I’ve never cheated. Ever. Well, not since the time I played tennis with my brother as a 10 year old and I told him his shot was out when, in actual fact, I was just too tired to go chasing after the ball.
I’ve grown older and wiser since then and learned that there’s nothing to be gained from cheating – other than a hollow feeling of shame as I cover up the fact that I didn’t really win.
I’ve subsequently taken up running; the only person I can cheat is myself. I have been running for many years now and have never ever contemplated it. The sport is occasionally tarnished by drugs, but it is a sport that I enjoy tremendously and hate to think about the time that I am unable to do it. The thrill of continually pushing myself to my limits and subsequently stretching those limits further. The great feeling after a good run and the comfort it provides when I put my feet up later in the day and dive into a cake [note that I refer not to a piece of cake, but to an entire cake]. Running can be an addiction, and much like a drug itself.
This takes me to today’s run. The Beachamwell Half [marathon]. It is the highlight of the Beachamwell running calendar and attracts the best runners from Beachamwell and some very good runners from further afield. It is a mixed terrain route but, despite this, is frequently run in times under 70 minutes. It was my debut at the classic event and I felt the pressure when I was introduced to the course record holder on the start line.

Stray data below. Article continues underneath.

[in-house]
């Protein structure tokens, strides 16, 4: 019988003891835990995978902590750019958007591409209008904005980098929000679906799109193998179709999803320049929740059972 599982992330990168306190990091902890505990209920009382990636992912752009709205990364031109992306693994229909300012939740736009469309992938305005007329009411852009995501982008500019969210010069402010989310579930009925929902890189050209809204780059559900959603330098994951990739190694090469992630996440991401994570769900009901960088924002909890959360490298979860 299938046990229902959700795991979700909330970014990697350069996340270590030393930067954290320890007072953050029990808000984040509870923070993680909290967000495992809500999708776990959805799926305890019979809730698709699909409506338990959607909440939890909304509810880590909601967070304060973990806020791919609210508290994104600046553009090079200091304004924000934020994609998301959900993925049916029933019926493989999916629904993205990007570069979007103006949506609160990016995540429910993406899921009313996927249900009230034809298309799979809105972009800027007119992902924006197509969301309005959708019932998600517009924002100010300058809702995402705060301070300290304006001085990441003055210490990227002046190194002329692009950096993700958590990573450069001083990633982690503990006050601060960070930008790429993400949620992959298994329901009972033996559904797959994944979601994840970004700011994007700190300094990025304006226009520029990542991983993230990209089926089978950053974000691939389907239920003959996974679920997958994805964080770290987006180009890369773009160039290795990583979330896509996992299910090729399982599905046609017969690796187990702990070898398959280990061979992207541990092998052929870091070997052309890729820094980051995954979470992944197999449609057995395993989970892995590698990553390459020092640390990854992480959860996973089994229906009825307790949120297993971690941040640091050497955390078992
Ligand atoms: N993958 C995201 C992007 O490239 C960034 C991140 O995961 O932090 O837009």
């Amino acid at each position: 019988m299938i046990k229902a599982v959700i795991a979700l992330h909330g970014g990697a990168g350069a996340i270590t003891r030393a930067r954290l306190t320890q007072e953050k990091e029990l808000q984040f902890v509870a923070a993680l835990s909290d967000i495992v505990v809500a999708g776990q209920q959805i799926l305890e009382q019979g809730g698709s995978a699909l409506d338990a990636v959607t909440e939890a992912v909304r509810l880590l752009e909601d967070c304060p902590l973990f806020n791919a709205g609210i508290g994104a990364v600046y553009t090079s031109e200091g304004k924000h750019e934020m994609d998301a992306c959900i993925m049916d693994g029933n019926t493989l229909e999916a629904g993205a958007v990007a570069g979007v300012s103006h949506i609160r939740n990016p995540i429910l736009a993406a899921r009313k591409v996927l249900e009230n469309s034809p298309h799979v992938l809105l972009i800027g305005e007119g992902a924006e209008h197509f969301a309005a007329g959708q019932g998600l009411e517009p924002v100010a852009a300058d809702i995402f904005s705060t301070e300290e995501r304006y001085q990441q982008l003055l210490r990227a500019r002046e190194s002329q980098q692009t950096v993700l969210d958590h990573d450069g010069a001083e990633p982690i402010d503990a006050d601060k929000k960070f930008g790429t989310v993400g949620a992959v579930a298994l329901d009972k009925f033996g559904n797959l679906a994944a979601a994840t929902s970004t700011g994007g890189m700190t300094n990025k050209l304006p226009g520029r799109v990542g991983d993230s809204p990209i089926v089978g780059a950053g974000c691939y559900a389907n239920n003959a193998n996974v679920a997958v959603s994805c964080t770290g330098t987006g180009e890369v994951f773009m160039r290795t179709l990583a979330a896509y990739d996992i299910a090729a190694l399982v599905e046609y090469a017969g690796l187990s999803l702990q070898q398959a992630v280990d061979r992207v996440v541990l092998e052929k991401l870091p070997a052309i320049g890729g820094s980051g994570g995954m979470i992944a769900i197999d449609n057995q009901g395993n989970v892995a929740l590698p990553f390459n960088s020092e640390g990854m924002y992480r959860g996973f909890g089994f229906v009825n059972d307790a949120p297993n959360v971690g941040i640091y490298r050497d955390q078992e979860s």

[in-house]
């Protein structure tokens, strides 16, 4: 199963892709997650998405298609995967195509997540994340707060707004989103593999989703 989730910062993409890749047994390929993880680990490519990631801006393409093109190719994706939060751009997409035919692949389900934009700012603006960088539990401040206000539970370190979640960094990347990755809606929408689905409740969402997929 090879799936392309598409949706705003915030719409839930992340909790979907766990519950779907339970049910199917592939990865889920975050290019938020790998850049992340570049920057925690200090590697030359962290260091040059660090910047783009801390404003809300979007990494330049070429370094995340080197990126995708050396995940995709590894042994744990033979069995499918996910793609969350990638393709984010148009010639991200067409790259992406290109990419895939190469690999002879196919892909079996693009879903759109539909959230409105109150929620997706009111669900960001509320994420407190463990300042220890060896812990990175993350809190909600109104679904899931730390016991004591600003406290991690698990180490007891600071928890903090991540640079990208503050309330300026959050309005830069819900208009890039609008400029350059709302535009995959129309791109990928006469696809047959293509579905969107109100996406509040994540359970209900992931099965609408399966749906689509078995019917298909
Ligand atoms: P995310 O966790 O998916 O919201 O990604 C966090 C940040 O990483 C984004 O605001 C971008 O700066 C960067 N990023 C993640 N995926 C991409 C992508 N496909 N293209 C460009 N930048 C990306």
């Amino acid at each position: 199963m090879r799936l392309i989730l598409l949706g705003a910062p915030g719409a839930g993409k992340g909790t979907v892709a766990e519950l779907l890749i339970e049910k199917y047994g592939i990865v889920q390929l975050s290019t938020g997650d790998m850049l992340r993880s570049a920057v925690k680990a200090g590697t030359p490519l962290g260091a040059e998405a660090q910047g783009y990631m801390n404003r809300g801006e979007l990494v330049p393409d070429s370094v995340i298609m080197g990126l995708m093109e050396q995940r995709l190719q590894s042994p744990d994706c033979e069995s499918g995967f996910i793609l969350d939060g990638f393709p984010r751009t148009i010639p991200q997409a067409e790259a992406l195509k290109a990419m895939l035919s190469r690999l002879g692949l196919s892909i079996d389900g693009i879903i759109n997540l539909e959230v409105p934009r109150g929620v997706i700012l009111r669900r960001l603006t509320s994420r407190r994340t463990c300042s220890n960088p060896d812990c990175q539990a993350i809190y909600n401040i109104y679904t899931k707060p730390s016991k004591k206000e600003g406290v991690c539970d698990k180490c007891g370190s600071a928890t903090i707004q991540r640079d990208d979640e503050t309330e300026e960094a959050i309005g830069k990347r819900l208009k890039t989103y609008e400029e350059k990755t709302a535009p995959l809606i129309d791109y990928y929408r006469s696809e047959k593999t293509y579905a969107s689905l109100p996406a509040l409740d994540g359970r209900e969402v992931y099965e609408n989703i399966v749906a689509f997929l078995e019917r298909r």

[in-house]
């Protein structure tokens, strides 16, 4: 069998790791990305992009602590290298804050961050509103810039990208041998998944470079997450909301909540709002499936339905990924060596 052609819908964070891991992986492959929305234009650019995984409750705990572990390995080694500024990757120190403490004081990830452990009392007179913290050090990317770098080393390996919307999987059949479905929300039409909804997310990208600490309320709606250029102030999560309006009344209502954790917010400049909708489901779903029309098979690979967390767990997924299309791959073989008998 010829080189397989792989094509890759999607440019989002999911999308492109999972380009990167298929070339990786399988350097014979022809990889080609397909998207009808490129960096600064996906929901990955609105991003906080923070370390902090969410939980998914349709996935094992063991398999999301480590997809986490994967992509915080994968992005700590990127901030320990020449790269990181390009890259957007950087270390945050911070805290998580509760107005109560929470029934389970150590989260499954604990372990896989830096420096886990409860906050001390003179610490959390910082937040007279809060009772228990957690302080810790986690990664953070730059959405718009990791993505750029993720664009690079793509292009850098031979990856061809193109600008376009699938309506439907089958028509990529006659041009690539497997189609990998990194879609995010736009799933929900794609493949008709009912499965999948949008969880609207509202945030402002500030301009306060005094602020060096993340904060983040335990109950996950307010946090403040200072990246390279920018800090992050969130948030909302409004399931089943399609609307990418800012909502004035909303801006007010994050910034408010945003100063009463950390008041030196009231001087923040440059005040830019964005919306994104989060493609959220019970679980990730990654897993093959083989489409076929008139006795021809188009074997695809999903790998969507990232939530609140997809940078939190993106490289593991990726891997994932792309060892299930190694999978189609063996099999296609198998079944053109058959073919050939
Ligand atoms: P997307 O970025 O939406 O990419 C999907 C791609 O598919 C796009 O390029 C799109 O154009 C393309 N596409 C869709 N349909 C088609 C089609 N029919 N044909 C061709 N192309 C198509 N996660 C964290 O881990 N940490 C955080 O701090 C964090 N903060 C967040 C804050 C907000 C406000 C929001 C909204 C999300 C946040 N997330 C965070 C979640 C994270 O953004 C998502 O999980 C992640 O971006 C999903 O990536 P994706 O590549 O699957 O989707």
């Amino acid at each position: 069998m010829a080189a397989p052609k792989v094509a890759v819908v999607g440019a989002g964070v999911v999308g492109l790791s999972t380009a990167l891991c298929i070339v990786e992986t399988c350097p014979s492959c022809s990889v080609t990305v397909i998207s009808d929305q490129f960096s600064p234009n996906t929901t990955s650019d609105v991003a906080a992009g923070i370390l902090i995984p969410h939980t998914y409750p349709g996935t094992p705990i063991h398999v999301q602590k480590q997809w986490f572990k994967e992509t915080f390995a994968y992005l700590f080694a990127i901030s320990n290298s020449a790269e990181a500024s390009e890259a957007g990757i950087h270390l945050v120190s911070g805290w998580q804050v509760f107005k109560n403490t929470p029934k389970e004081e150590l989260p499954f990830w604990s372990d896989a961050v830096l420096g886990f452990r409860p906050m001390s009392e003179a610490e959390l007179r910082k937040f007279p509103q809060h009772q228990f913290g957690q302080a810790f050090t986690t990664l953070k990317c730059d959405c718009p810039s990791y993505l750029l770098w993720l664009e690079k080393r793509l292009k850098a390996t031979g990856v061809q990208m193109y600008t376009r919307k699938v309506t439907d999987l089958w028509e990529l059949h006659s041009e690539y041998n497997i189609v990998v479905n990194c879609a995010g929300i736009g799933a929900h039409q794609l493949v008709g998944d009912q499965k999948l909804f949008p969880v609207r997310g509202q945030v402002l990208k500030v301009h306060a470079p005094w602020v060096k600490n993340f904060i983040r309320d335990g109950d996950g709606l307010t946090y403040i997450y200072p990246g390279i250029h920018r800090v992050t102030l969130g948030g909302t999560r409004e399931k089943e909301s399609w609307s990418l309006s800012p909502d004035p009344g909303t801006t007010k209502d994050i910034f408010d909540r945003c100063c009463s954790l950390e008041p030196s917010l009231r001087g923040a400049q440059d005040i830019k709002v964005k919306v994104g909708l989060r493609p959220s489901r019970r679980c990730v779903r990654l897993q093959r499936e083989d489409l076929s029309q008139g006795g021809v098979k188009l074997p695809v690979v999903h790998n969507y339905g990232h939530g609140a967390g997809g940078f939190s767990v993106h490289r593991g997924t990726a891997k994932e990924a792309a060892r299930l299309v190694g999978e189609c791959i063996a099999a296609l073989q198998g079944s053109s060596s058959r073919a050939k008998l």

I started steadily and soon found myself in second position. I was a long way ahead of third place so, in my mind, it had become a two horse race. As the race progressed, the leader was pulling away, but I was feeling strong. At a junction without a marshal, a race signpost pointed left along a route I was familiar with and I followed it. I questioned it in my mind, but I had been followed by a cyclist on the same route, so presumed it was right. There was nothing to indicate I had gone wrong, so I kept heading straight until I saw the next marshal.
Fifteen minutes later, I was at a crossroads without a marshal or a signpost. I now knew I had gone wrong, so I waited and conferred with the cyclist and we decided that we didn’t fancy an extra half hour, so forwards was best. We headed for the finish area and after a total run time of 67 minutes, I was cheered along the finishing straight and crossed the line in first place.
I couldn’t live with myself. That hollow feeling had returned. I owned up straight away. I had essentially cheated – albeit unwillingly. My first gold medal and I had cheated. I hung my head in shame. I may as well have taken EPO.
This didn’t stop me taking home the certificate that said I ran it in that time, but it certainly will not be placed above my mantelpiece. I will file it in this blog for history’s sake and no more. Technically the certificate only suggests “participation” and not “completion” but either way, I don’t deserve it.